The other day I decided to offer credit card payment capability. I quickly narrowed it down to two choices—JPMorgan Chase, and PayPal.
Chase was professional and comprehensive, but required me to fill out forms, fax them in, then phone someone a day later. Uh uh, not me.
PayPal offered a cool online menu for creating customized Outlook-generated email with embedded credit card payment links.
I went with PayPal. Then the fun started.
Let’s just say it didn’t work. I called PayPal tech support.
“Oh yeah, I see. Hmm, you’re right, it doesn’t work. Well, that’s beta software, and we really don’t support it.”
“If you don’t support it—why do you offer it on your website?”
“Well, some people like it. But it’s beta, we really don’t support it.”
Now, I like PayPal. It’s a business I’d like to see succeed. Nice technology. Nice people, good customer service manners, cool techies.
But the end result—in this case—is flakey. Doesn’t work. Undependable. Can’t rely on it. Untrustworthy in that sense.
And the big sin? They think it’s OK! After all, it’s just beta! What do you expect?
Increasingly, I expect it to work.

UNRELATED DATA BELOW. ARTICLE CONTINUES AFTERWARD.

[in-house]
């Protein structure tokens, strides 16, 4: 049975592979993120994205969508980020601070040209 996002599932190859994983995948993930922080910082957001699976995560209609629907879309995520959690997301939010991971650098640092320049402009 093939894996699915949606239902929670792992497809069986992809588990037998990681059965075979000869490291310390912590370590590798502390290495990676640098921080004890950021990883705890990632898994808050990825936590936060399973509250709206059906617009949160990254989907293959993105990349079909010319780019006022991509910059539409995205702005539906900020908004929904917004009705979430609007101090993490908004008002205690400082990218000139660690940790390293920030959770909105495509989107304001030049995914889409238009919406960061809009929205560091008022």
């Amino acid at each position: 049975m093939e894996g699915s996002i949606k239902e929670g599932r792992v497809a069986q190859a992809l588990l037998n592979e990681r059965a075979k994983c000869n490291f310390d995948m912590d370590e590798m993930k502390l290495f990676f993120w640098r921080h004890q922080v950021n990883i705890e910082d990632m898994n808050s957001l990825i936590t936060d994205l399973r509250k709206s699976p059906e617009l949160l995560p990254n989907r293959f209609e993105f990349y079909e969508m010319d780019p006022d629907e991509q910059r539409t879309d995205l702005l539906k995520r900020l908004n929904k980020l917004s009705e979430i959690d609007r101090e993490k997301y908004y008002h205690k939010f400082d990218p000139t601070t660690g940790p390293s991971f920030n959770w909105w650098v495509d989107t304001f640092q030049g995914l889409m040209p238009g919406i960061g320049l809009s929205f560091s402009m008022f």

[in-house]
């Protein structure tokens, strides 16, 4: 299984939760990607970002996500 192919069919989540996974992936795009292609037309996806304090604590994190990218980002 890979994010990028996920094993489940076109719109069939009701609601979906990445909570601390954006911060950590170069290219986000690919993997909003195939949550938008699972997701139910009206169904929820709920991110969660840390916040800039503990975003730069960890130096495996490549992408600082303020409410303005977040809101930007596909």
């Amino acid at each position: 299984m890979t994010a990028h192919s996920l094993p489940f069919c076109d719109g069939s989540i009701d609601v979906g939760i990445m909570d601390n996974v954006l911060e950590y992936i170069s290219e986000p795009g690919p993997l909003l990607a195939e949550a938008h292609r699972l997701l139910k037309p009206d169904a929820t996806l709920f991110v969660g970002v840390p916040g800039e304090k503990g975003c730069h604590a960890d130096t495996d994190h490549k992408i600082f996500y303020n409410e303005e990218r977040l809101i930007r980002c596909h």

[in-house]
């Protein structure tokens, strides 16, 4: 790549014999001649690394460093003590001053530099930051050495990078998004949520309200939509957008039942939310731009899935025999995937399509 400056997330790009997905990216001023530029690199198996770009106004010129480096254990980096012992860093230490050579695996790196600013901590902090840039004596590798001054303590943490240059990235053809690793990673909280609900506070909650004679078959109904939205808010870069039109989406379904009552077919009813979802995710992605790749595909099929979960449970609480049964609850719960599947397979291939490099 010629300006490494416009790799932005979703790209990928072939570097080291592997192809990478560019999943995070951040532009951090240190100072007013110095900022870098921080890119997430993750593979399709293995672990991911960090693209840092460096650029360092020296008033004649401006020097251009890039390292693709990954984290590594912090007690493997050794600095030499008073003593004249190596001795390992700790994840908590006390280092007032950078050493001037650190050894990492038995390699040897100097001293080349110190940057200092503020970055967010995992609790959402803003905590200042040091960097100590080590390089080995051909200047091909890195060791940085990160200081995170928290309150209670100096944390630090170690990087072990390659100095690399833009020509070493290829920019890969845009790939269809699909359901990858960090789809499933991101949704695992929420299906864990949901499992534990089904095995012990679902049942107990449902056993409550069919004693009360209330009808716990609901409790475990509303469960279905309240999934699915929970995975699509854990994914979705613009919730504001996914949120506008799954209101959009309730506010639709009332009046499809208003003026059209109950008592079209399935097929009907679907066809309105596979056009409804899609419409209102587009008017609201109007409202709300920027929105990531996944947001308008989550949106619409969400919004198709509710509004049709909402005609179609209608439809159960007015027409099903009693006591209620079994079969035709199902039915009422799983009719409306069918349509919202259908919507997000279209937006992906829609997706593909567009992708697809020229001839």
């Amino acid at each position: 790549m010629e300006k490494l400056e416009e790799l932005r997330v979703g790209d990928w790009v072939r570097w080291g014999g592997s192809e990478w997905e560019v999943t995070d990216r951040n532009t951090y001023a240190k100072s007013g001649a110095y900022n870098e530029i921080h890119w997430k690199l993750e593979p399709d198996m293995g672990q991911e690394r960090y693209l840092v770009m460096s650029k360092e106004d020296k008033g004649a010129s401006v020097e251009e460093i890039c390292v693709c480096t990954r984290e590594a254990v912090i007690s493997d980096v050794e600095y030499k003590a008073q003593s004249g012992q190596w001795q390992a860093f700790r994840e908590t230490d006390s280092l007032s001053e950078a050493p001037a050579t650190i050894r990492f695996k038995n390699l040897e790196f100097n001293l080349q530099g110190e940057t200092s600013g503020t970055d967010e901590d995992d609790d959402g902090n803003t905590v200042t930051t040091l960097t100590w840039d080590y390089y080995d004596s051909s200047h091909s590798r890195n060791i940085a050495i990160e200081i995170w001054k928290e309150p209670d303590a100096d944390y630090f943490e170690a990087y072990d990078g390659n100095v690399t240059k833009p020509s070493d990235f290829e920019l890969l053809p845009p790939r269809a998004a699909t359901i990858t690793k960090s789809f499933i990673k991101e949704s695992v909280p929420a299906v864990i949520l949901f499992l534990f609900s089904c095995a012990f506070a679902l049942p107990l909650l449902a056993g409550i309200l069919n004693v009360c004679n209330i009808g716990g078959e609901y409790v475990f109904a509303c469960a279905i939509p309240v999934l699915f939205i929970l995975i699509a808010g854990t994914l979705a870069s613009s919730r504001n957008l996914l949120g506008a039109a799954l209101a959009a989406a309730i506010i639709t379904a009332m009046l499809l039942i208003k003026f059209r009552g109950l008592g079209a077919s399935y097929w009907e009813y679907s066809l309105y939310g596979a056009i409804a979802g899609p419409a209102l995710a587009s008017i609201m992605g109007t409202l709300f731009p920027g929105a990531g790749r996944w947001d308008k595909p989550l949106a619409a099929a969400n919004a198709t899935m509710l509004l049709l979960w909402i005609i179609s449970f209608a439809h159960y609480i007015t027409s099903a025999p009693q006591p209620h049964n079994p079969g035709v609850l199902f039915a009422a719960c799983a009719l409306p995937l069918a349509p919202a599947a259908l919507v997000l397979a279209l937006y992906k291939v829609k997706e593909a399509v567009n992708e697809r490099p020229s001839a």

PayPal is not alone. I remember discovering Plaxo, one of the early contact management software updating programs, and thinking, “what a great idea.” It was being offered in beta test format.
I tried it. Spent hours on it. Pissed off several friends. I called to complain, and the nice/service-oriented/tech-savvy person offered me a free year if I’d come back in a month and try their update.
I did. It was not updated enough. I left them, and now here I am saying bad things about them online. They blew two chances with me, and thought it was OK!
I think it started with Netscape. In its early days, academics and gurus were raving about this new business model that allowed customers to actually contribute to the design. User-friendly! Cutting-edge!
True. But also flakey. Undependable. Untrustworthy. But they thought it was OK!
I’d be interested in hearing from others, but for my money, the trend has gone way past the equilibrium point.
I don’t want to help design some trivial widget—I just want the stupid thing to work.
And I certainly don’t want to contribute to testing something I’m going to be depending on—like payment systems, Outlook add-ins, printer driver updates, data converter programs.
The tweaks just ain’t worth it. Dependability is worth it.
We are well past the invention of major new categories. We are into the ability to trust things like we used to trust dial-tone. That is to say, we want 99.9% dependability. But too many developers still think selling mediocrity-in-progress is OK!
The new killer app isn’t email. It’s dependability. Software producers, you’re on notice. I’m quite happy to pay full retail for a working product; I’m not falling for anymore “get it first” or shareware-priced new software.
I want software I can trust. Software that works. I’ll pay good money for it.
But I’m done paying you money for the privilege of debugging your marginally-interesting flakeware.
Do your own damn beta. It’s not OK by me anymore.